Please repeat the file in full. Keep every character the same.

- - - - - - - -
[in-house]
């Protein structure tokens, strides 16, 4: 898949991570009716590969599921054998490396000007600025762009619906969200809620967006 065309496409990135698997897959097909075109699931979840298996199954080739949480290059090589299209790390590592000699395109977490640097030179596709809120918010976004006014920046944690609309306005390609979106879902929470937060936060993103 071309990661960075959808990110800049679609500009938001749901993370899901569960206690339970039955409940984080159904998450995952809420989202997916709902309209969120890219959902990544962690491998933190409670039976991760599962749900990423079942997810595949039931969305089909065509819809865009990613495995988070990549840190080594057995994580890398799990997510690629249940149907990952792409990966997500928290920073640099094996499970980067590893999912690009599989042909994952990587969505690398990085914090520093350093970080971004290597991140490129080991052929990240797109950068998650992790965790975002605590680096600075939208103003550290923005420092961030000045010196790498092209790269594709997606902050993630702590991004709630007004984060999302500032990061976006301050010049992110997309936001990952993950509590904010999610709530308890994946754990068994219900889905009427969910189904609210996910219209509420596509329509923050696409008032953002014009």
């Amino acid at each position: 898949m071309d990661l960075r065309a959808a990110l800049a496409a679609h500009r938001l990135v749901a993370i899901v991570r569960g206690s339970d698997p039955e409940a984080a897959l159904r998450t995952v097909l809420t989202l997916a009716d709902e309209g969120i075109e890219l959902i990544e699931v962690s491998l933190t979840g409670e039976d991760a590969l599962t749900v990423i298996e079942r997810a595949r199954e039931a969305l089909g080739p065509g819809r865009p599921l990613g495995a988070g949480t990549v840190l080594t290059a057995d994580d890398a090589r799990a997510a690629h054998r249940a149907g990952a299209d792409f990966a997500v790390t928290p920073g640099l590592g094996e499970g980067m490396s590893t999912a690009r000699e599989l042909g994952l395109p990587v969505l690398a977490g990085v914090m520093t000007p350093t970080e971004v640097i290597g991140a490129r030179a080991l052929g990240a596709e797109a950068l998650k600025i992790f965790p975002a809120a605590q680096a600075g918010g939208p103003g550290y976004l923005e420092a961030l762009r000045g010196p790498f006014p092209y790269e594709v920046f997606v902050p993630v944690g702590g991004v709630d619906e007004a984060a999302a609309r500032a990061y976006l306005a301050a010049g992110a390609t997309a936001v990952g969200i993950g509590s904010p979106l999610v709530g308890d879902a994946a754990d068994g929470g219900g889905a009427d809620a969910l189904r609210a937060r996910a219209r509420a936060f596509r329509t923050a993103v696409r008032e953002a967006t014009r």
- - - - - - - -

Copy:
[in-house]
């Protein structure tokens, strides 16, 4: 898949991570009716590969599921054998490396000007600025762009619906969200809620967006 065309496409990135698997897959097909075109699931979840298996199954080739949480290059090589299209790390590592000699395109977490640097030179596709809120918010976004006014920046944690609309306005390609979106879902929470937060936060993103 071309990661960075959808990110800049679609500009938001749901993370899901569960206690339970039955409940984080159904998450995952809420989202997916709902309209969120890219959902990544962690491998933190409670039976991760599962749900990423079942997810595949039931969305089909065509819809865009990613495995988070990549840190080594057995994580890398799990997510690629249940149907990952792409990966997500928290920073640099094996499970980067590893999912690009599989042909994952990587969505690398990085914090520093350093970080971004290597991140490129080991052929990240797109950068998650992790965790975002605590680096600075939208103003550290923005420092961030000045010196790498092209790269594709997606902050993630702590991004709630007004984060999302500032990061976006301050010049992110997309936001990952993950509590904010999610709530308890994946754990068994219900889905009427969910189904609210996910219209509420596509329509923050696409008032953002014009």
């Amino acid at each position: 898949m071309d990661l960075r065309a959808a990110l800049a496409a679609h500009r938001l990135v749901a993370i899901v991570r569960g206690s339970d698997p039955e409940a984080a897959l159904r998450t995952v097909l809420t989202l997916a009716d709902e309209g969120i075109e890219l959902i990544e699931v962690s491998l933190t979840g409670e039976d991760a590969l599962t749900v990423i298996e079942r997810a595949r199954e039931a969305l089909g080739p065509g819809r865009p599921l990613g495995a988070g949480t990549v840190l080594t290059a057995d994580d890398a090589r799990a997510a690629h054998r249940a149907g990952a299209d792409f990966a997500v790390t928290p920073g640099l590592g094996e499970g980067m490396s590893t999912a690009r000699e599989l042909g994952l395109p990587v969505l690398a977490g990085v914090m520093t000007p350093t970080e971004v640097i290597g991140a490129r030179a080991l052929g990240a596709e797109a950068l998650k600025i992790f965790p975002a809120a605590q680096a600075g918010g939208p103003g550290y976004l923005e420092a961030l762009r000045g010196p790498f006014p092209y790269e594709v920046f997606v902050p993630v944690g702590g991004v709630d619906e007004a984060a999302a609309r500032a990061y976006l306005a301050a010049g992110a390609t997309a936001v990952g969200i993950g509590s904010p979106l999610v709530g308890d879902a994946a754990d068994g929470g219900g889905a009427d809620a969910l189904r609210a937060r996910a219209r509420a936060f596509r329509t923050a993103v696409r008032e953002a967006t014009r």